Difficulty PG Distance 5.1 to 10 miles General information: Dogs allowed General information: Hikes with free parking Rating: 7-8 San Diego - Coastal & Western County Season: All year

Santa Margarita River


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The Santa Margarita River – turnaround point just before Willow Glen
Margarita Peak from the 500-foot trail

Santa Margarita River

    • Location: North of Fallbrook.  From I-5, take highway 76 northeast for 13 miles to Bonsall.  Turn left on Mission, follow it into Fallbrook for a total of 6.7 miles.  Take a sharp right turn (be careful, this intersection is tricky) and take an immediate left on Pico.  Drive a total of 1.2 miles (Pico becomes De Luz) and bear right onto Sandia Creek Drive.  Go 1.1 miles and park in the dirt turnout just before Rock Mountain Drive.  From I-15 south of Temecula, take the Mission Road/highway S-13 exit and head west for 5 miles to Fallbrook, and turn right on Pico.
    • Agency:  Fallbrook Land Conservancy
    • Distance: 6.9 miles
    • Elevation gain: 800 feet
    • Difficulty Rating: PG
    • Suggested time: 3 hours
    • Best season: September – May
    • Recomended gear: hiking poles
    • Recommended guidebook: California Hiking
    • USGS topo maps: Temecula, Fallbrook
    • More information: here; Everytrail report here
    • Rating: 7

There are some places in the country where walking along a freely flowing river is commonplace, but in Southern California, it’s surprisingly rare to be able to do that. Tucked away in northern San Diego County, the Santa Margarita River is a popular spot with hikers, joggers and equestrians. While there are a few signs of civilization along the route, there are none of the concrete barriers and retaining walls that seem to surround most of Southern California’s rivers.

Although the area gets hot during the summer, much of the hike is shaded, so with an early start, this hike can be doable almost any time of year. There are also a wide variety of trails to pick, so if you’re not up for doing the entire loop, you’ll probably find that a shorter trip through this area can be just as enjoyable.

The trail leaves from the east end of the parking area. Some parts are washed out and eroded, so be careful as you make your way along the route. There are several splits where equestrians are asked to take the lower (usually left) path and hikers, the right. You get some nice looks at the peaceful, smooth surface of the river, beneath the shade of large oaks.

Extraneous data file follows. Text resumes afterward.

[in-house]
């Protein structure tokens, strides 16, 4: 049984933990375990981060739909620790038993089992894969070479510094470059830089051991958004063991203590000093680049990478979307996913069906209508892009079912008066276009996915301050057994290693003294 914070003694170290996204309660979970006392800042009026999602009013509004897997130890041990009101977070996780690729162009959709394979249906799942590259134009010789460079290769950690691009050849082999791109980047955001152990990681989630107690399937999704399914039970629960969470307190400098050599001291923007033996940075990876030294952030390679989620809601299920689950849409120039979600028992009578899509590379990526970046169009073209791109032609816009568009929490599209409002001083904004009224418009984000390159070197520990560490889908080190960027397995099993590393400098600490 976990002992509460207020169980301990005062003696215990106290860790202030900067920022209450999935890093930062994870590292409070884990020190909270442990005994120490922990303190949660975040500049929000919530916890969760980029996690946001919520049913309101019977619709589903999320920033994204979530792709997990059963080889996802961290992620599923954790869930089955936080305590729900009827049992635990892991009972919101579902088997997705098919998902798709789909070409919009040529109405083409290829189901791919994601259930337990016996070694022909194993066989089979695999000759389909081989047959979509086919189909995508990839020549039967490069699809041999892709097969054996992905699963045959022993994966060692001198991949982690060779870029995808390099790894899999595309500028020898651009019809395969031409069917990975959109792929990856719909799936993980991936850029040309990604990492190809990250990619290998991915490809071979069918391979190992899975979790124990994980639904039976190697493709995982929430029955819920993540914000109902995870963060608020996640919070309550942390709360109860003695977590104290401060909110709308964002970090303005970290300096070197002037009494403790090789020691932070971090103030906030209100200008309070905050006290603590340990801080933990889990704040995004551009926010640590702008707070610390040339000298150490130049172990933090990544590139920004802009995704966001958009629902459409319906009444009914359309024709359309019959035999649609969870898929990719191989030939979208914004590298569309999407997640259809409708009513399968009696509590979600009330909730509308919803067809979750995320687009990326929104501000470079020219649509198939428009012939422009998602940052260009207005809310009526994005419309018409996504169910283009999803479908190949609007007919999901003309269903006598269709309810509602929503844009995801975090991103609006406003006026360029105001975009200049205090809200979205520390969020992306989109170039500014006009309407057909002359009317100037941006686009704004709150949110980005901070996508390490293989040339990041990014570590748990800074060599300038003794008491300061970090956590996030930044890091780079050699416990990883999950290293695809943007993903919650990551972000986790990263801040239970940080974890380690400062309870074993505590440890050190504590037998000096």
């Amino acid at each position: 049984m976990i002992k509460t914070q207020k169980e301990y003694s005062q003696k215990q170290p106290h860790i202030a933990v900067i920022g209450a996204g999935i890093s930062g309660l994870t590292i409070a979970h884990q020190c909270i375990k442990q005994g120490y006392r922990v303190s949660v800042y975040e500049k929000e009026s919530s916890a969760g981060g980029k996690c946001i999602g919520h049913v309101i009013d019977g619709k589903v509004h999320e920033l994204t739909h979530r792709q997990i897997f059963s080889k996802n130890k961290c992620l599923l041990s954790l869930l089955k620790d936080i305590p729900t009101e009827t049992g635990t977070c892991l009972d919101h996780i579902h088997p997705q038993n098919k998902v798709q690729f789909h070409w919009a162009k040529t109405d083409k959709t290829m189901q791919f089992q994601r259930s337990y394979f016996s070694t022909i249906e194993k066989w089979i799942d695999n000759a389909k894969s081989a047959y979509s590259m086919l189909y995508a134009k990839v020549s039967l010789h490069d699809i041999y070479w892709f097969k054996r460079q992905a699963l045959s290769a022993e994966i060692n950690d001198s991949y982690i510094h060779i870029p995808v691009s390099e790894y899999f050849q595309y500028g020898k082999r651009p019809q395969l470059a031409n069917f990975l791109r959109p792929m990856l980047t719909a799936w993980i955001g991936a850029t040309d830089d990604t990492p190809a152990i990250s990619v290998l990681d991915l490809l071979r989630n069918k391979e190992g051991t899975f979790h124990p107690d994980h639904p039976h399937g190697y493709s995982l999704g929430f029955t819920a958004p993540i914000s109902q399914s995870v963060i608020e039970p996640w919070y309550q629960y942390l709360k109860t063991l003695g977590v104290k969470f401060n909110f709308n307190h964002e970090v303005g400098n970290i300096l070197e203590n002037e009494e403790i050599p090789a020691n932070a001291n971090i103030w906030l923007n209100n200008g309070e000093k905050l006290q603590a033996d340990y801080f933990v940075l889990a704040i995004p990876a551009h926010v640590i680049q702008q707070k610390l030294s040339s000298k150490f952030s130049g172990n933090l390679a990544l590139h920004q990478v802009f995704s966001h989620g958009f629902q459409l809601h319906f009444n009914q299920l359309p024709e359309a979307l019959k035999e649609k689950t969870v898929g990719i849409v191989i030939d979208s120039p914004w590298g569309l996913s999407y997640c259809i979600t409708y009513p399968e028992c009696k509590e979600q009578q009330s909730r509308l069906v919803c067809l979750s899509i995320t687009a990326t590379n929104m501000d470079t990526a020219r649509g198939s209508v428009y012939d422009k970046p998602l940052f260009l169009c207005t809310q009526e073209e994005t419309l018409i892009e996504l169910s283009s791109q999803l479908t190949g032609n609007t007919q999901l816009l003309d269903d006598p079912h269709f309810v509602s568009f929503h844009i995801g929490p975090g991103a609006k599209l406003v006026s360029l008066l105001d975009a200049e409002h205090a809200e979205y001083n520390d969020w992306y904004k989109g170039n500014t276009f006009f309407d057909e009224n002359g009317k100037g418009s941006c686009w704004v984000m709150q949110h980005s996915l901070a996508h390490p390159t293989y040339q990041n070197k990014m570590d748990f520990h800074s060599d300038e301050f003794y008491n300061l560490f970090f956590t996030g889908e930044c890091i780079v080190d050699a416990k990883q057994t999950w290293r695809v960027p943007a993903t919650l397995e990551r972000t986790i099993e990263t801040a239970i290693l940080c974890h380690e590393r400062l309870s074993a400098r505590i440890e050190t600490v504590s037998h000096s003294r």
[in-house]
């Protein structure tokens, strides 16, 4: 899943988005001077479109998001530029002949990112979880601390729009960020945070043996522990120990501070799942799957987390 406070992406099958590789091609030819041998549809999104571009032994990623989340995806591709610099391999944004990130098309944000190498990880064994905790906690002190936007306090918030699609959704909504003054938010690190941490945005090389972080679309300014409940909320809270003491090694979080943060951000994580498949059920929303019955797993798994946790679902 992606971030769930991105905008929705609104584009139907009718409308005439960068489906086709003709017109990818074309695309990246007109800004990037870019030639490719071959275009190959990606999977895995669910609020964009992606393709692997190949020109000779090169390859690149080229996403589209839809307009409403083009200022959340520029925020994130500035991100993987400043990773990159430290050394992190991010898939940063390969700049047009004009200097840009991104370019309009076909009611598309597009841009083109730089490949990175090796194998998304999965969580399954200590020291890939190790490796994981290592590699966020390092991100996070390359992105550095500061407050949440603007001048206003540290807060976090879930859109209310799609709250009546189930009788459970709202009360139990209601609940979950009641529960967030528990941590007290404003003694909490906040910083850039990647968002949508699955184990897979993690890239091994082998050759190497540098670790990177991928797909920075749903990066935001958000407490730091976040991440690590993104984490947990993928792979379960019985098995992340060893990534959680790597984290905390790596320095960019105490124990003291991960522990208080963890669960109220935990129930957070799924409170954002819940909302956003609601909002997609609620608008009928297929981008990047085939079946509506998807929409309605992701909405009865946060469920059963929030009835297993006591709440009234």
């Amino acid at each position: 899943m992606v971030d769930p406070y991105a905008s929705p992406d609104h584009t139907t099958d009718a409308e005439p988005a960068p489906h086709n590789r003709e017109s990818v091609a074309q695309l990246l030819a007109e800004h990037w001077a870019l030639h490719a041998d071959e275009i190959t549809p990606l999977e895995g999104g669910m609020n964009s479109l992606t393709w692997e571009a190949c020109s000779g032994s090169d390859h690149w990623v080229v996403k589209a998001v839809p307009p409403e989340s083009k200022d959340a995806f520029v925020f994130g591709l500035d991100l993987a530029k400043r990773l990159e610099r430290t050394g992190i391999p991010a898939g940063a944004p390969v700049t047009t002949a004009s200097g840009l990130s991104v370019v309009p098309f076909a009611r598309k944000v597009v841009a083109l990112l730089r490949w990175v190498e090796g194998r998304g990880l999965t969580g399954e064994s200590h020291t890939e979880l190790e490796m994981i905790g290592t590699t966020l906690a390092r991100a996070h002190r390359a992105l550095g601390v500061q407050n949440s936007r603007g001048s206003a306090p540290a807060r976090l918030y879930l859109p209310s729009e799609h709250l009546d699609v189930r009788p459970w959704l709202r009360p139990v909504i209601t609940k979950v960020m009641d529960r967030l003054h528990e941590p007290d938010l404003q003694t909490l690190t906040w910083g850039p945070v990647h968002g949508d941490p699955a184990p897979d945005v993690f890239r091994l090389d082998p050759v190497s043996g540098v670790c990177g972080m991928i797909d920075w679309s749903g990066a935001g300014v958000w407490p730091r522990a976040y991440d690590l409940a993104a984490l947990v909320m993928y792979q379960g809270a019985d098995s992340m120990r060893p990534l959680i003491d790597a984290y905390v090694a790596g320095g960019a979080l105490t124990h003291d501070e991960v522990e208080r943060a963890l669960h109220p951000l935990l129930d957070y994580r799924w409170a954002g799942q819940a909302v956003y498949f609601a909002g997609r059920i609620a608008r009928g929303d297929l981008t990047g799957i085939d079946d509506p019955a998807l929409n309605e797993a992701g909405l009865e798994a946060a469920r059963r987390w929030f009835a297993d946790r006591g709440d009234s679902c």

Just over a mile in, the trail begins a hot, exposed climb. From the top, you are rewarded with views of the hills nearby, including Margarita Peak, which holds the distinction of being the tallest mountain in San Diego county west of I-15. You head back down into the canyon, and as you do, you may notice a faint trail coming in from behind. This is the return route.

You continue along the river, soon arriving at a split. Head right (signed for Rainbow Creek), and walk through a jungle-like stretch with thick vegetation. Soon you leave this and climb again to another vista point. The 500-foot trail, which you will take on the return, branches off to the right. Stay straight and descend to the banks of the river. Shortly before reaching Willow Glen Road, the trail meets the river. This is the turnaround point, where you can sit and enjoy the scenery before turning around.

On the return, head left on the 500-foot trail. Why it’s called that I’m not sure (it’s 1.5 miles long); maybe that’s just one of life’s little mysteries. It winds around the upper folds of the canyon, almost completely exposed except for a short stretch where it dips into the shade of some oaks. You get great views of Margarita Mountain and some of the rolling hills nearby that look pretty atypical of what one might expect from San Diego.

The trail passes by a landfill and makes a sharp right, descending back into the canyon. Soon it meets up with the main trail. Head left and retrace your steps to the parking area.

Text and photography copyright 2011 by David W. Lockeretz, all rights reserved. Information and opinions provided are kept current to the best of the author’s ability. All readers hike at their own risk, and should be aware of the possible dangers of hiking, walking and other outdoor activities.  By reading this, you agree not to hold the author or publisher of the content on this web site responsible for any injuries or inconveniences that may result from hiking on this trail.  Check the informational links provided for up to date trail condition information.

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